The silence of Myanmar’s de facto leader Aung San Suu Kyi over the Rohingya emergency has been deafening. The Nobel Peace Prize winner has been rightly challenged, repeatedly, over her failure to address what the United Nations has said is “ethnic cleansing”.
It is not hard to find the hatred which beats beneath the surface of the country and targets the nation’s one million vulnerable Rohingya. The anti-Muslim rhetoric being promoted by those such as the so-called “Burmese Bin Laden” – the Buddhist priest, Wirathu – is no different to some of the virulent anti-Muslim hatred that has been used by far-right extremists in Europe. Wirathu has spread the politics of division and hatred by suggesting that Muslims repeatedly rape Buddhist women.
In one interview he said: “We are being raped in every town, being sexually harassed in every town, being ganged up on and bullied in every town…..In every town, there is crude and savage Muslim majority.” The aim appears to be to rally the masses against a weak and insecure Rohingya population and to frame them as an unstable and malign force within Myanmar – simply because of their faith.
Back in February a UN human rights report highlighted the systematic targeting and persecution of Rohingya villages in Myanmar’s Rakhine State. It gathered testimony from 220 people which showed “severe restrictions on the freedom of movement” of the Rohingya and “clearance operations” by the army, with relatives and family members reporting rape, other sexual violence, abuse and disappearances.
The government of Myanmar’s response has been to deny all charges, claiming it is the victim of a conspiracy from foreign forces wanting to destabilise the country. In essence, this mirrors the response we heard from another regime which was involved in the mass transfer and genocide of its populations: the Serbian government under Slobodan Milošević, and the Republika Srpska paramilitaries which were controlled by Radovan Karadžić, in the 1990s during the breakup of Yugoslavia. Karadžić, the President of Republika Srpska at the time, was sentenced to 40 years imprisonment last year for the 1995 Srebrenica genocide, where 8,000 Muslim men and boys were murdered.
The comparisons between the two countries do not end with anti-Muslim rhetoric. The break-up of Yugoslavia and the subsequent calls for independent states led to Serbia’s war of aggression towards Bosnia and its predominantly Bosnian Muslim population. Religious hatred tore apart villages, communities, marriages and families that had been forged over centuries. The attack on the Republic of Bosnia and Herzegovina led to the merciless siege of Sarajevo, with daily news items showing people cowering from shells as Serb gunners fired down with impunity from the surrounding hills.
The siege of Sarajevo and the West’s inactivity and unwillingness to intervene acted as a recruiting sergeant for Islamist extremists. Their narrative, often carried in extremist literature handed out on London’s streets, said that Muslims are being murdered because they were Muslims.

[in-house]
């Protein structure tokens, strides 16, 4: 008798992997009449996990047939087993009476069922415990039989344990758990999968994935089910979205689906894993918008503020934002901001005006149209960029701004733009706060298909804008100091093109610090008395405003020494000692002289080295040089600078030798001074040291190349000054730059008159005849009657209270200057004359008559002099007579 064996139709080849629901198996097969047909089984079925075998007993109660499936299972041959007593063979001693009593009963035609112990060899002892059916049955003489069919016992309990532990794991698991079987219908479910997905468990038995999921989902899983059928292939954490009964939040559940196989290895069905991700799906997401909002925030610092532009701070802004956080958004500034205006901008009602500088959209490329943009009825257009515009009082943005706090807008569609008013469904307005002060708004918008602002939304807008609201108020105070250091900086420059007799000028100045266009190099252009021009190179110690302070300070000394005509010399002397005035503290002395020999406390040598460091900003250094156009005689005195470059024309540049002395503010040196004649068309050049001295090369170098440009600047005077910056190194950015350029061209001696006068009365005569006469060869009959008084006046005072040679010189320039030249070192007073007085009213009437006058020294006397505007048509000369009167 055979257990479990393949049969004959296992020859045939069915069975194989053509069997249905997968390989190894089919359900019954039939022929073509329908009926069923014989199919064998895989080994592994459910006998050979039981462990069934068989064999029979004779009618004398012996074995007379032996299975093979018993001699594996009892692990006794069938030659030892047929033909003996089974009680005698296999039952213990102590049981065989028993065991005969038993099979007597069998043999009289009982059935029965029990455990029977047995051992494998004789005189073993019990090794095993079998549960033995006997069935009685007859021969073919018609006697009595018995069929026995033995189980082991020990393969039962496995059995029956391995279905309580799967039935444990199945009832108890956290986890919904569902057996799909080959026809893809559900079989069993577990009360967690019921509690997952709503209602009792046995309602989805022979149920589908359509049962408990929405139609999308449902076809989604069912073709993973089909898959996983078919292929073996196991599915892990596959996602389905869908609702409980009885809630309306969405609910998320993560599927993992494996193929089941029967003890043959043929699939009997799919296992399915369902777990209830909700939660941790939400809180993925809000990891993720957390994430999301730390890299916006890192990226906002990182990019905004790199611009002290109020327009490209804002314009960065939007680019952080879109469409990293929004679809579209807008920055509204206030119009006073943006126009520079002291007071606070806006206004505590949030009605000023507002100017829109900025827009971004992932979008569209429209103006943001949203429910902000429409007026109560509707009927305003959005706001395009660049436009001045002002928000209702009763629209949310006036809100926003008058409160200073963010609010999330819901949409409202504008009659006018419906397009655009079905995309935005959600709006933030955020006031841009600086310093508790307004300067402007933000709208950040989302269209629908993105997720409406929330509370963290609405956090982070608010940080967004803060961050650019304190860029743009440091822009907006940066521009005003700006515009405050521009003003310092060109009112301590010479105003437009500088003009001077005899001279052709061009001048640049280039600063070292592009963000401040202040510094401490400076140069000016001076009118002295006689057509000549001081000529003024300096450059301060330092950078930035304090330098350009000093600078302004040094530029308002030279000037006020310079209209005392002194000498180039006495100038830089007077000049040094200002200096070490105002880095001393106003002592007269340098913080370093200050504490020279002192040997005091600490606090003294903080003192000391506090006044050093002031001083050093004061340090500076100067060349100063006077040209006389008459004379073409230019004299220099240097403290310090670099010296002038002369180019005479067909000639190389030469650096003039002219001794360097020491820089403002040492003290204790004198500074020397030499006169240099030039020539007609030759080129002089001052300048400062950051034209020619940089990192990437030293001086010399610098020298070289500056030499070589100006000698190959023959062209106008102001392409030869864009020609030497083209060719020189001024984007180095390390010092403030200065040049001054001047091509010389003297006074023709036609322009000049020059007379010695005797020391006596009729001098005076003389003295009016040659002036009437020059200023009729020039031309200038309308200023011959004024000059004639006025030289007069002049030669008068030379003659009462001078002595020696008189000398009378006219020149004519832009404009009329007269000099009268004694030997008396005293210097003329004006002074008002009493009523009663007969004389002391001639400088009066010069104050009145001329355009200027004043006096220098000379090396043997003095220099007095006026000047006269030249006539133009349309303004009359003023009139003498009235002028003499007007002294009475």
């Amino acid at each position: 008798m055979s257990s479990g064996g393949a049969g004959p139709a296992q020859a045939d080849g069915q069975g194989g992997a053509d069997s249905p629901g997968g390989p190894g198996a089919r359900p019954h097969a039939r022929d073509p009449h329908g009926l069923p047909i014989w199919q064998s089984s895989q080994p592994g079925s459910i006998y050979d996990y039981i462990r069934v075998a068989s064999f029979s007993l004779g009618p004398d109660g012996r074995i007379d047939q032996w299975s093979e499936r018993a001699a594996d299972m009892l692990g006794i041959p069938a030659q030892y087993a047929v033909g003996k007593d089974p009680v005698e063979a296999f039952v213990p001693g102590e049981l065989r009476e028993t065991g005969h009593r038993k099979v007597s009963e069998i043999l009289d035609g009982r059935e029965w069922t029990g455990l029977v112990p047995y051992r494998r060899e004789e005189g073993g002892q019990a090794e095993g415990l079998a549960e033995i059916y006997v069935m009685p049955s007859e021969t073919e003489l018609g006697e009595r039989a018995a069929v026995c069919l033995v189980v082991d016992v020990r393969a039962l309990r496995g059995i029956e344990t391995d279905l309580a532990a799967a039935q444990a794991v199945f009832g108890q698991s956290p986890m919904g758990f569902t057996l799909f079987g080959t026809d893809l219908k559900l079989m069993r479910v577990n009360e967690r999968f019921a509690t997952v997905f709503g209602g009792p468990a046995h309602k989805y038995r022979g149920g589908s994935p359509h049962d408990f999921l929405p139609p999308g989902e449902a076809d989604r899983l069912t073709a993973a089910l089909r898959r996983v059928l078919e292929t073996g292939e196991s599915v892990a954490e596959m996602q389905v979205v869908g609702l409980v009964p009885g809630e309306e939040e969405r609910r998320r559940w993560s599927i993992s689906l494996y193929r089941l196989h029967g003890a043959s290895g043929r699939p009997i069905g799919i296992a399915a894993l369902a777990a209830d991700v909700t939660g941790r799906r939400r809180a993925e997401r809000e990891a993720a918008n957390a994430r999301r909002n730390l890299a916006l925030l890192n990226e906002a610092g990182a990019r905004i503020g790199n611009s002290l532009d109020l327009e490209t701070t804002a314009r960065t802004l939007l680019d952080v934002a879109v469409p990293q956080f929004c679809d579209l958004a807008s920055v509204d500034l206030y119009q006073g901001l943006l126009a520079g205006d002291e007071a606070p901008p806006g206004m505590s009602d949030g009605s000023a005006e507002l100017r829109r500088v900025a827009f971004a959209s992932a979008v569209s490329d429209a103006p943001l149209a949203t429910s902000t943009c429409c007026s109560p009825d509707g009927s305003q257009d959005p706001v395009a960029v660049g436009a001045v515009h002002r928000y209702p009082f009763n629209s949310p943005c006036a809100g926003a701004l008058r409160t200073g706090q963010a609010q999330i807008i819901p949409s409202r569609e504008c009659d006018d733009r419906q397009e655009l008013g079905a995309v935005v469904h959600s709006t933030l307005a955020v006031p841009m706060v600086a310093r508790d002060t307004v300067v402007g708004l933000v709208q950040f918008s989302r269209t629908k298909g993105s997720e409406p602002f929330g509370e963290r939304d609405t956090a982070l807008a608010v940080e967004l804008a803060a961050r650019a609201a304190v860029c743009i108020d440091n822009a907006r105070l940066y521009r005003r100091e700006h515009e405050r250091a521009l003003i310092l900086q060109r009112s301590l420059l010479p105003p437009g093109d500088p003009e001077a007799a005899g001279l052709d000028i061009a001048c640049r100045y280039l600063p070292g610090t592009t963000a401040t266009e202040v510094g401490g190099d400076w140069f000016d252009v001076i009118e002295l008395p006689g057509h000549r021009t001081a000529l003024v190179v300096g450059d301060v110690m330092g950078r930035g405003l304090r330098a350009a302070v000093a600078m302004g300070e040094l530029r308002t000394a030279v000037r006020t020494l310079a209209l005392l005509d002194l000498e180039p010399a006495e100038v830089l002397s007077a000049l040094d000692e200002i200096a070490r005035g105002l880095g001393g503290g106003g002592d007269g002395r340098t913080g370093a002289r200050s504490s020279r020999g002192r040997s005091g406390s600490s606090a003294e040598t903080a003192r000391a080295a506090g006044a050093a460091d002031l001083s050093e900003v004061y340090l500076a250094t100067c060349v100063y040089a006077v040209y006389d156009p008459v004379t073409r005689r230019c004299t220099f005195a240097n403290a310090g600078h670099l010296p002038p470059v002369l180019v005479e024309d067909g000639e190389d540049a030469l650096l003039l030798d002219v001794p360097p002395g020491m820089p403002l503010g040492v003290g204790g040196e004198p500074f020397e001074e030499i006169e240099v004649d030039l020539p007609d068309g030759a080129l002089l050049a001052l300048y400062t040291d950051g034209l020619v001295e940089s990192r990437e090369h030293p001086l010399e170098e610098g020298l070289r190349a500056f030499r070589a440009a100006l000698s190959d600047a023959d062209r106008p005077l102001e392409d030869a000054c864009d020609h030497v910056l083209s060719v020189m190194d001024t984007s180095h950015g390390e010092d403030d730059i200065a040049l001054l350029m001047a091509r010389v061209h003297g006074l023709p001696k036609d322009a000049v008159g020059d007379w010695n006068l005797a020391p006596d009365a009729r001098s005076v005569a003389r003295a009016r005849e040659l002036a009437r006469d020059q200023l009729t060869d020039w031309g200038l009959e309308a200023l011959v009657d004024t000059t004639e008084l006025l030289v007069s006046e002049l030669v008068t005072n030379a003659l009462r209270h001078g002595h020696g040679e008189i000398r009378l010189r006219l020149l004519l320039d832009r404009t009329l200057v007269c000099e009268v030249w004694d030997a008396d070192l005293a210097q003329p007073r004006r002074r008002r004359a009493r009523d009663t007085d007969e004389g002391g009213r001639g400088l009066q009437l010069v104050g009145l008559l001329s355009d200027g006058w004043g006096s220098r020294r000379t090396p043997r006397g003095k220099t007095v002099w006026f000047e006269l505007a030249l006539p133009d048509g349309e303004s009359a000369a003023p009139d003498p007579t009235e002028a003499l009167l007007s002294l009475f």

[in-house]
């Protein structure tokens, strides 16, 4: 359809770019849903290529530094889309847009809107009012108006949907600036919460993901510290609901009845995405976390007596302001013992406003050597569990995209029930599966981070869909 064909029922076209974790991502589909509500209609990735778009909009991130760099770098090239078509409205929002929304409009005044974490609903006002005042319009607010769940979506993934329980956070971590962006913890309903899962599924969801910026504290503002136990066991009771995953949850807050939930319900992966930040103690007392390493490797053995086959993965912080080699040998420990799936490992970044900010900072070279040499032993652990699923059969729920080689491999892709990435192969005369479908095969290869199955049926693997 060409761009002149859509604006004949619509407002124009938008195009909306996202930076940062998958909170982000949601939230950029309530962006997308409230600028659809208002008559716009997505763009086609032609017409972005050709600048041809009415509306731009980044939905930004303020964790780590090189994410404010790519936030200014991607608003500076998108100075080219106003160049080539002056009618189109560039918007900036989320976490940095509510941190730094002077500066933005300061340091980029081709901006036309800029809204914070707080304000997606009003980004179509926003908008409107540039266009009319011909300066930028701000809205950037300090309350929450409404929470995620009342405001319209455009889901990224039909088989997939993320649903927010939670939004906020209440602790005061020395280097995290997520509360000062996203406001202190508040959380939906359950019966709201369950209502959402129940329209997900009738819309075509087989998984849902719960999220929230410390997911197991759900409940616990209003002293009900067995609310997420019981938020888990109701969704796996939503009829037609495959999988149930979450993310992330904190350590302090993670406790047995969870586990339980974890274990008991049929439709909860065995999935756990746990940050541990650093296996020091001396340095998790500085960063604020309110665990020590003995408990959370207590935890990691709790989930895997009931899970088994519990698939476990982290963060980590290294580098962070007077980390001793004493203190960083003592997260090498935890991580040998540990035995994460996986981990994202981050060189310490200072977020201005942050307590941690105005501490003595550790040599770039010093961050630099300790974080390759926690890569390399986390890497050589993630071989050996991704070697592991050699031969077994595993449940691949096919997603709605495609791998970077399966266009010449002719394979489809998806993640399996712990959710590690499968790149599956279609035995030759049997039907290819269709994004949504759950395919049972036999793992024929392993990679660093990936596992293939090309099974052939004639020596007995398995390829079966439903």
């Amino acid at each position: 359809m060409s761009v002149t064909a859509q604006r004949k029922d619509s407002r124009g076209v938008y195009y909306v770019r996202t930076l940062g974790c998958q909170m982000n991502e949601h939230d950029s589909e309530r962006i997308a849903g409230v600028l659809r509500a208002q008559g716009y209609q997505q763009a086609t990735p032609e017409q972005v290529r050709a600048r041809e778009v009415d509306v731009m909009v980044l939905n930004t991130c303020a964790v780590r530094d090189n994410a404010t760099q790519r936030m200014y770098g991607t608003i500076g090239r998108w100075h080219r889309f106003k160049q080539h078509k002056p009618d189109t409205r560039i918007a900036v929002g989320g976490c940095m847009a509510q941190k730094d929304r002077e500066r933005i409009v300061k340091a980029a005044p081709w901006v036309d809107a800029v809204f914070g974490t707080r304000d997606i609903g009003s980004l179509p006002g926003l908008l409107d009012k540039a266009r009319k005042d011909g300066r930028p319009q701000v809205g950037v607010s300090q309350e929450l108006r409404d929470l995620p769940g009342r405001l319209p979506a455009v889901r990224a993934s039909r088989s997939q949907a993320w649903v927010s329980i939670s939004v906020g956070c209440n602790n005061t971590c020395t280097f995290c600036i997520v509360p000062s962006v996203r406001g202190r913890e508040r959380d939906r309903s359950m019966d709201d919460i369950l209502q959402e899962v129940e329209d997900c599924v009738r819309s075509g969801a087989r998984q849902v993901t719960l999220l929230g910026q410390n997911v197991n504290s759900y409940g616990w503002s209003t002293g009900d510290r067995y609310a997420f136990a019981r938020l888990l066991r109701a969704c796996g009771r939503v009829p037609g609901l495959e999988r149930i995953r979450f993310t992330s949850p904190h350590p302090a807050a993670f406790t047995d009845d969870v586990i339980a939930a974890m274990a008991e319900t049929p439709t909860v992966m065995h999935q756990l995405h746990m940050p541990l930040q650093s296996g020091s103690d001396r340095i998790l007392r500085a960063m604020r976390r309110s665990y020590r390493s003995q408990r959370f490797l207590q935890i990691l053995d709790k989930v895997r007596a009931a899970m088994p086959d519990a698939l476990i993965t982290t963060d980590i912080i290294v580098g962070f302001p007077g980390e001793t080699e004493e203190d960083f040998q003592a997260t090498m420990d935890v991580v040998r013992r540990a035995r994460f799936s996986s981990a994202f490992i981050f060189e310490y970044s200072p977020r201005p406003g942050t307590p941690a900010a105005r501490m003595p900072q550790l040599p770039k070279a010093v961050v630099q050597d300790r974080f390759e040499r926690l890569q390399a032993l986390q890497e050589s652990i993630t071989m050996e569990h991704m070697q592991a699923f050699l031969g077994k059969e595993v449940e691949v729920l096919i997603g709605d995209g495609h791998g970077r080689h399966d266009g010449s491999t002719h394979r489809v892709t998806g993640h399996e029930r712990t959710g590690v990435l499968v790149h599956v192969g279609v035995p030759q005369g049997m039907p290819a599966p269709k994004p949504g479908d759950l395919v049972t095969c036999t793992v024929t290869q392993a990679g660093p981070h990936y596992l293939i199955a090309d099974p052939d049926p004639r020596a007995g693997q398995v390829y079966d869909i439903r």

Western European nations did not step in for some time. In 1992, then-Foreign Secretary Douglas Hurd made clear that Britain would not engage troops on the ground. It was this inertia that created a strong pull for the Islamist-Jihadist narrative, which said that the West was doing nothing and was in cahoots with the Serbs to wipe out Muslims in Europe. Fighters arrived from the Middle East, fuelled by stories of the atrocities unleashed by Bosnian Serb and Serbian forces against Bosnian Muslims.
Myanmar today is reminiscent of the Bosnian crisis, though there is only one side which is perpetrating the majority of violence. The images and video footage filtering through are having an impact. Within Muslim countries, and here in the United Kingdom, large sections of the Muslim community are voicing anger about the international community’s inaction.
Just as in the 1990s people complain about the “inaction of the West”, irrespective of the complexities and or opportunity to influence any real change in Myanmar. The reality seems to be that Western nations are not going to intervene in Myanmar. In a world of realpolitik they calculate they need Myanmar’s military junta as a “stable partner” for the future. There will be much talk about human rights and about the need for the persecution to stop, but the reality is that the UK government will probably do little to exert real and sustained pressure on Suu Kyi and the military.
How soon we forget the lessons of Bosnia, when inaction feeds Islamist groups and extremism, who then step in to portray themselves as the defender of Muslims and Islam. Inaction over the Rohingya and softly spoken words about the genocide in Myanmar will help no-one but Islamists who use such situations as a recruiting sergeant for Muslim hearts and minds.
The Rohingya do not need jihadi bedfellows. Nor can or should we allow Suu Kyi and her junta to get away with the open and blatant persecution of a defenceless people. The latter is going unpunished, but without action the former becomes increasingly likely.